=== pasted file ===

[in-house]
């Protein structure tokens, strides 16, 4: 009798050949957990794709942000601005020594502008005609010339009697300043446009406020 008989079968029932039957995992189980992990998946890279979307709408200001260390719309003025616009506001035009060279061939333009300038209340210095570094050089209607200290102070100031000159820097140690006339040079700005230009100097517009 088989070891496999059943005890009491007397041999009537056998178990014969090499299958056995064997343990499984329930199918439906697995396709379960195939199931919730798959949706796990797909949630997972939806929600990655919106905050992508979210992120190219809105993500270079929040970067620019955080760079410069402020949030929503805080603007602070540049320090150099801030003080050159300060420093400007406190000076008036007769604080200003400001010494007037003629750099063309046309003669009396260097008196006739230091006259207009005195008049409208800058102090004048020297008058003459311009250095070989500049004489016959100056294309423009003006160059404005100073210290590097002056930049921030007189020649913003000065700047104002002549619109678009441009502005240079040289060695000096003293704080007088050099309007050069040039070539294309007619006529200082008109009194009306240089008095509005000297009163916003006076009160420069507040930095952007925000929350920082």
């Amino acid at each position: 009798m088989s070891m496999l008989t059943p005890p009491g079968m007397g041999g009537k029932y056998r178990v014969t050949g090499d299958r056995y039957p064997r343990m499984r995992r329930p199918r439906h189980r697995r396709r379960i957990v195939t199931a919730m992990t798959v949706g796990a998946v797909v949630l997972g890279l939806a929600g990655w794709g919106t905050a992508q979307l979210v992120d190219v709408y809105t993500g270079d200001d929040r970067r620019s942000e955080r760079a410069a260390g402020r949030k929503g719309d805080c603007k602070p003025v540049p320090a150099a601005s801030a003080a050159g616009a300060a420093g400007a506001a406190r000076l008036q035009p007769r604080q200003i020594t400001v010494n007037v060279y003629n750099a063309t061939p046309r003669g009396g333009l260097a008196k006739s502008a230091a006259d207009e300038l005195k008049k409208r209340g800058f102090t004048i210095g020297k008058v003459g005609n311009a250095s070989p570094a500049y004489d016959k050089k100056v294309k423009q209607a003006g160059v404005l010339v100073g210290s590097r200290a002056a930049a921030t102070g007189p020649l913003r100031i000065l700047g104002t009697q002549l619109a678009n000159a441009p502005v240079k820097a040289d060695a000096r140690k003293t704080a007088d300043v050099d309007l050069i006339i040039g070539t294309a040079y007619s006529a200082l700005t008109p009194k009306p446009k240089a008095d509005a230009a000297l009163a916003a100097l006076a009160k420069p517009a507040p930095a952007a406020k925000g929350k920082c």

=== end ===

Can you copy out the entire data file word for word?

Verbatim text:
[in-house]
């Protein structure tokens, strides 16, 4: 009798050949957990794709942000601005020594502008005609010339009697300043446009406020 008989079968029932039957995992189980992990998946890279979307709408200001260390719309003025616009506001035009060279061939333009300038209340210095570094050089209607200290102070100031000159820097140690006339040079700005230009100097517009 088989070891496999059943005890009491007397041999009537056998178990014969090499299958056995064997343990499984329930199918439906697995396709379960195939199931919730798959949706796990797909949630997972939806929600990655919106905050992508979210992120190219809105993500270079929040970067620019955080760079410069402020949030929503805080603007602070540049320090150099801030003080050159300060420093400007406190000076008036007769604080200003400001010494007037003629750099063309046309003669009396260097008196006739230091006259207009005195008049409208800058102090004048020297008058003459311009250095070989500049004489016959100056294309423009003006160059404005100073210290590097002056930049921030007189020649913003000065700047104002002549619109678009441009502005240079040289060695000096003293704080007088050099309007050069040039070539294309007619006529200082008109009194009306240089008095509005000297009163916003006076009160420069507040930095952007925000929350920082």
């Amino acid at each position: 009798m088989s070891m496999l008989t059943p005890p009491g079968m007397g041999g009537k029932y056998r178990v014969t050949g090499d299958r056995y039957p064997r343990m499984r995992r329930p199918r439906h189980r697995r396709r379960i957990v195939t199931a919730m992990t798959v949706g796990a998946v797909v949630l997972g890279l939806a929600g990655w794709g919106t905050a992508q979307l979210v992120d190219v709408y809105t993500g270079d200001d929040r970067r620019s942000e955080r760079a410069a260390g402020r949030k929503g719309d805080c603007k602070p003025v540049p320090a150099a601005s801030a003080a050159g616009a300060a420093g400007a506001a406190r000076l008036q035009p007769r604080q200003i020594t400001v010494n007037v060279y003629n750099a063309t061939p046309r003669g009396g333009l260097a008196k006739s502008a230091a006259d207009e300038l005195k008049k409208r209340g800058f102090t004048i210095g020297k008058v003459g005609n311009a250095s070989p570094a500049y004489d016959k050089k100056v294309k423009q209607a003006g160059v404005l010339v100073g210290s590097r200290a002056a930049a921030t102070g007189p020649l913003r100031i000065l700047g104002t009697q002549l619109a678009n000159a441009p502005v240079k820097a040289d060695a000096r140690k003293t704080a007088d300043v050099d309007l050069i006339i040039g070539t294309a040079y007619s006529a200082l700005t008109p009194k009306p446009k240089a008095d509005a230009a000297l009163a916003a100097l006076a009160k420069p517009a507040p930095a952007a406020k925000g929350k920082c």